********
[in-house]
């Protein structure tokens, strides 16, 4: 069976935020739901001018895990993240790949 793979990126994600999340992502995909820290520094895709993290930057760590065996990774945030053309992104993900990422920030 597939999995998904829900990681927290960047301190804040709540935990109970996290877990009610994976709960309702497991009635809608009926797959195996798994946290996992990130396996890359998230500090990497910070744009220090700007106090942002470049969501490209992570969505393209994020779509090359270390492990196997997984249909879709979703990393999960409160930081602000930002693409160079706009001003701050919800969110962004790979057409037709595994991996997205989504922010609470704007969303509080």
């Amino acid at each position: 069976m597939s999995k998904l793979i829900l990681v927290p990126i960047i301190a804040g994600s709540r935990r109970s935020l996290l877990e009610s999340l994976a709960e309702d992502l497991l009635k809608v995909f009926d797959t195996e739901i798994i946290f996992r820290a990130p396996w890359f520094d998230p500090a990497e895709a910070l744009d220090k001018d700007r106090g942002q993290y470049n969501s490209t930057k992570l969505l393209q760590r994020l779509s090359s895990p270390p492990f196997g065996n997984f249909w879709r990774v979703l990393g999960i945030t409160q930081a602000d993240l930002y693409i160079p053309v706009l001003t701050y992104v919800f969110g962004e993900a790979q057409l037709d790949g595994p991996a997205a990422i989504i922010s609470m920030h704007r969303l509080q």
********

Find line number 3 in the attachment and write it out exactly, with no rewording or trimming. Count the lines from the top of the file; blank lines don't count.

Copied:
């Amino acid at each position: 069976m597939s999995k998904l793979i829900l990681v927290p990126i960047i301190a804040g994600s709540r935990r109970s935020l996290l877990e009610s999340l994976a709960e309702d992502l497991l009635k809608v995909f009926d797959t195996e739901i798994i946290f996992r820290a990130p396996w890359f520094d998230p500090a990497e895709a910070l744009d220090k001018d700007r106090g942002q993290y470049n969501s490209t930057k992570l969505l393209q760590r994020l779509s090359s895990p270390p492990f196997g065996n997984f249909w879709r990774v979703l990393g999960i945030t409160q930081a602000d993240l930002y693409i160079p053309v706009l001003t701050y992104v919800f969110g962004e993900a790979q057409l037709d790949g595994p991996a997205a990422i989504i922010s609470m920030h704007r969303l509080q």